Tuesday evening news Roundup
- I am not sure what we did by giving Treasury Secretary Henry Paulson $700 billion to spend. The stock market isn’t happy. The stock market fell approximately 5% today. So far in 2008, the stock market has lost 32% of its value. This is the worst loss in value since 1937. Want more dire warnings? Federal Reserve Chairman Ben Bernanke has hinted that the Fed may lower interest rates. I thought that low interest rates were one of the reasons we got into this problem!
- Hedge funds, on average, lost over 4% in September. Early trading in Asian markets looks like the bad news is going to continue.
- With the Food and Drug Administration looming over their heads, the pharmaceutical companies that make pediatric cough and cold remedies have voluntarily agreed to want that their products should not be used for children under four. Recent studies have suggested these remedies do not help young children.
- More bad news for the John McCain camp. New intelligence estimates suggest that sectarian violence could break out at any time in Iraq. In spite of John McCain’s proclamation that we have won, the national intelligence estimate states that “victory” is not certain. Of course, this should be obvious to anyone who’s paid any attention over the last five years.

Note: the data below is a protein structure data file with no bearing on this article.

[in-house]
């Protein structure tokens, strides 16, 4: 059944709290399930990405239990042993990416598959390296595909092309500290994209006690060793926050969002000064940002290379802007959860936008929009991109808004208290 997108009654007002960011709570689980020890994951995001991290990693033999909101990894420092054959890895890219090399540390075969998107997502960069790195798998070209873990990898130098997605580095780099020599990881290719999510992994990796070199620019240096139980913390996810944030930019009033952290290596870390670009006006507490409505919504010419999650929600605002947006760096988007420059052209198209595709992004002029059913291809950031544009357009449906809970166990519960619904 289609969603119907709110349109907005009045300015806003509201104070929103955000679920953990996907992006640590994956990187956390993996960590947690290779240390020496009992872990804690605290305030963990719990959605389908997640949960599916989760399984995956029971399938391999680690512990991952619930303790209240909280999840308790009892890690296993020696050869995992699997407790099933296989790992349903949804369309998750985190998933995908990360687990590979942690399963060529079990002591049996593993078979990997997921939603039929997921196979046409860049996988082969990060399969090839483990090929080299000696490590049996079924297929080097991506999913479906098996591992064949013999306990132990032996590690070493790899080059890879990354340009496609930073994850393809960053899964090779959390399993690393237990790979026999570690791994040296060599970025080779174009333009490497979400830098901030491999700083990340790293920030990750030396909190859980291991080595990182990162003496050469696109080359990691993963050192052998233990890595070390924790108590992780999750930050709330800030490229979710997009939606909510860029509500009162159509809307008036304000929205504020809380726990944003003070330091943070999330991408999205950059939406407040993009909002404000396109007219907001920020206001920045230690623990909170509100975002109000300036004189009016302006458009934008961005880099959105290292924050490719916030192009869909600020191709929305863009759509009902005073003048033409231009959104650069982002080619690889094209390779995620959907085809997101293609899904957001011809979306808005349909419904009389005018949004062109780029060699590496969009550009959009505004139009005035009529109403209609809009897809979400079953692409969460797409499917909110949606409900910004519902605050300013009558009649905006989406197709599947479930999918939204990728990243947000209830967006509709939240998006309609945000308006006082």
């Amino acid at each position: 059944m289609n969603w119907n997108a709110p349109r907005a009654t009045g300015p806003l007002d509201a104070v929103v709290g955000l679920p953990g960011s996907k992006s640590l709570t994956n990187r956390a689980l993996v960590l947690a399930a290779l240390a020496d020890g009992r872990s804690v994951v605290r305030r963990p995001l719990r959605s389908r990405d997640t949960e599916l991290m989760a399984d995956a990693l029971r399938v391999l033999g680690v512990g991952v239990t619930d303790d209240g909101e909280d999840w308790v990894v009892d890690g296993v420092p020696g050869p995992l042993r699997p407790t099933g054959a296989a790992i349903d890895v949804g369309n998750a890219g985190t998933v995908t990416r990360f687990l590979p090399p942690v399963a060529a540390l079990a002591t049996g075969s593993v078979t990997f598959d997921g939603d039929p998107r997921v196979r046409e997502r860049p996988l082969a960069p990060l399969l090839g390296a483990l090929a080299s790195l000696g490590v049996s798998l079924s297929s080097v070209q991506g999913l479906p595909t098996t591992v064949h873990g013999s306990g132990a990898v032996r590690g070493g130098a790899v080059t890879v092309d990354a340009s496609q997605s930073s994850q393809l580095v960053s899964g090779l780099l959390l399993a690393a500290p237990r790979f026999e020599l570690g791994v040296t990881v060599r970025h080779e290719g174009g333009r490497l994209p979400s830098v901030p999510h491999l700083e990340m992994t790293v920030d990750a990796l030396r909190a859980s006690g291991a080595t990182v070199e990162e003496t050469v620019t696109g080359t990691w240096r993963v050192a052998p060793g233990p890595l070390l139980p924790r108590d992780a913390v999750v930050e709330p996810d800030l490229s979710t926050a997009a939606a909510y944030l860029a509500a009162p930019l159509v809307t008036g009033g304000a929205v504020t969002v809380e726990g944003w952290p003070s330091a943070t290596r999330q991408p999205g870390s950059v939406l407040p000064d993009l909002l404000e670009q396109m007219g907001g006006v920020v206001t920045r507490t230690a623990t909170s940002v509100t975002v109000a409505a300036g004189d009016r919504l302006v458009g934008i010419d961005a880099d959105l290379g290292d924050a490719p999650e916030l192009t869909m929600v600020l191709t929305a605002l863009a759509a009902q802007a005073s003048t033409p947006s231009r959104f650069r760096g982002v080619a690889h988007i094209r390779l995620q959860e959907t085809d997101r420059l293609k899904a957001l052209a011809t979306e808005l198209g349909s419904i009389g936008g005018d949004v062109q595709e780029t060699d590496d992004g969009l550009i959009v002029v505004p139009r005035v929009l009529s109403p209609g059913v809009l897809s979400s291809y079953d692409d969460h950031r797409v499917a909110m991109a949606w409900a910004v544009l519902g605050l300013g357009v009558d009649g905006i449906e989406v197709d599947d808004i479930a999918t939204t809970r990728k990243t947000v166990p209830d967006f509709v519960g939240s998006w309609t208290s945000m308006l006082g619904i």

- 17 Chinese born Muslims that have been detained in Guantánamo Bay for over six years have been ordered to be released by a US federal judge.
- One of the best heavyweight bouts is not being shown on HBO. Wells Fargo and Citibank are battling over Wachovia. Towards the end of last week, Citigroup had stepped in to buy Wachovia Bank. From out of nowhere, Wells Fargo came up with a different and possibly better offer. An announcement was made that Wachovia would be sold to Wells Fargo. Citibank filed an injunction. The battle is continuing behind closed doors. By the way, did you notice that Bank of America, the bank that bought Merrill Lynch and Countrywide, reported a 68% drop in their revenues compared to last year’s third quarter?